Specialist roles in hospital pharmacy

Pharmacy professionals have the opportunity to specialise in a variety of clinical areas. Eamonn McArdle explores the possibilities.

Pharmacy professionals have the opportunity to specialise in a variety of clinical areas

Many pharmacists, especially those in hospital, will specialise in a clinical area. Each of these areas presents its own particular challenges and requires specific expertise and skills. Specialist clinical pharmacists within the NHS are usually within band 7 of the NHS agenda for change pay scale, for which the salary range is between £31,072 and £40,964. Below are descriptions of a few hospital pharmacy specialties.

Working with the elderly

The population of geriatric patients in the UK is rising — according to charity Age UK, the percentage of the total population who are over 60 is predicted to rise from around 23% in 2015 to almost 29% in 2034 and 31% in 2058. These patients present a range of challenges for clinicians — they are often taking many different medicines and can have problems with adhering to the medication regimen. As a specialist geriatric pharmacist, Seham Hussein identifies and addresses medicines management issues in the elderly and helps to reduce the number of elderly patients readmitted to hospital as a result of poor medicines management and adherence.

Hussein, who qualified over seven years ago, currently works at Imperial College NHS Trust, London. She developed an interest in geriatric pharmacy after working closely with consultant geriatricians to assess patients over 70 years old who had been admitted to the acute medical admissions unit. Hussein says: “I see the challenges of this role as an opportunity to grow professionally and to develop the geriatric services I help to deliver further.” For those aspiring to specialise in geriatrics, she adds that completing a postgraduate clinical diploma is a must.

Paediatric problems

Paediatric pharmacists can face similar challenges in helping their patients to manage and adhere to medicines. Judith Mante is a specialist pharmacist based at Great Ormond Street Hospital (GOSH), London, which treats sick children from across the world. Mante originally began working in paediatrics in 1991, when she took on a role as rotational pharmacist at GOSH because she had always been impressed with the innovative and specialist work done in paediatrics there. She moved to the USA in 1993, where she helped implement pharmacy computer systems in several hospitals. On her return to the UK in 2010, she took a post in paediatric pharmacy medicines information and has recently changed to a role implementing a new computer system while also developing a drug file for use in the paediatric intensive care units.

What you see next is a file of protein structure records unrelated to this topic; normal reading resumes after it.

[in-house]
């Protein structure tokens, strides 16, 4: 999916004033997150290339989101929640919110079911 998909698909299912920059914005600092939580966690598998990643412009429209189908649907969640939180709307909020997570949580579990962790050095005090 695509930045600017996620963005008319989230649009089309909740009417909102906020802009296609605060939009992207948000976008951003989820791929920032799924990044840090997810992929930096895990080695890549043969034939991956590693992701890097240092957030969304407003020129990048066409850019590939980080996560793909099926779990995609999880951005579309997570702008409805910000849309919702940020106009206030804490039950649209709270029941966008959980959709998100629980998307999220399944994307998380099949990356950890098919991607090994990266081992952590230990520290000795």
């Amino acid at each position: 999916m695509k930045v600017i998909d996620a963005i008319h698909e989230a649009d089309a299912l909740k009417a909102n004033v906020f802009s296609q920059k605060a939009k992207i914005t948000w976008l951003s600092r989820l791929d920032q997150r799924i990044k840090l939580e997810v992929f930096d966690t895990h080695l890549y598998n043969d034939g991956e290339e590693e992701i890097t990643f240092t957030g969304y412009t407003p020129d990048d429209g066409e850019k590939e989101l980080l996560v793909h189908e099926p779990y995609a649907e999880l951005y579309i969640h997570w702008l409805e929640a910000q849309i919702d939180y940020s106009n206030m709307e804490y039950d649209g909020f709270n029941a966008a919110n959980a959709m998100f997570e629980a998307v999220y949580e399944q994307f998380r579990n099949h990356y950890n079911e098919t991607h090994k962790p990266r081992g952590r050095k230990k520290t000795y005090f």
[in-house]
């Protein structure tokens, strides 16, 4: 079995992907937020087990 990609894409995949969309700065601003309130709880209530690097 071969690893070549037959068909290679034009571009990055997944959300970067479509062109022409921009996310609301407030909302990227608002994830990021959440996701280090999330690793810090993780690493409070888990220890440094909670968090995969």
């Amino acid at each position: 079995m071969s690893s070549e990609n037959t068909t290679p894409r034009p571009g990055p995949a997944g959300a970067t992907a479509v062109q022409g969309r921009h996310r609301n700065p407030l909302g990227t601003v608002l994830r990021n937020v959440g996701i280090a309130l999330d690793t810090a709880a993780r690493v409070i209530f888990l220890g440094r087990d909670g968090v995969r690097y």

Mante says: “This role is particularly interesting to me because it straddles the boundaries of pharmacy and technology, using both my technological nous and clinical knowledge.” She adds: “It is imperative that I have a concise understanding of paediatric medicines, paediatric intensive care units and, of course, am able to train staff to use the computer systems that I help implement.”

Paediatric healthcare is made more complex because of the use of many unlicensed medicines and ‘off-label’ prescribing, Mante notes, adding that “other challenging issues include: altered pharmacokinetics at different stages of childhood development; lack of paediatric information sources; and lack of suitable formulations for the paediatric population”.

Mental health

Jeton Aliti is a specialist mental health pharmacist working at South Essex Partnership University NHS Foundation Trust. He began his career as a pharmacist at Moorfields Eye Hospital in London, where he obtained his postgraduate clinical diploma. He began working in mental health because he wanted to develop his clinical experience and knowledge further in another specialty.

Aliti explains that his current role is varied because mental illness is usually treated across a spectrum with each patient requiring treatment on an individual basis. Conditions covered by his role include schizophrenia, manic depression, bipolar disorder, Alzheimer’s disease, obsessive compulsive disorder and post-traumatic stress disorder.

He says: “This field of work appeals to me due to the broad patient demographic I encounter on a daily basis”. He explains that he requires a broad expanse of clinical knowledge, particularly because some patients present with co-morbidities. Additionally, “it is important to stay on top of the law and ethics around mental health”, Aliti emphasises. In the future, he hopes to complete further studies in psychiatric therapeutics and psychiatric pharmacy.

Of eyes and infections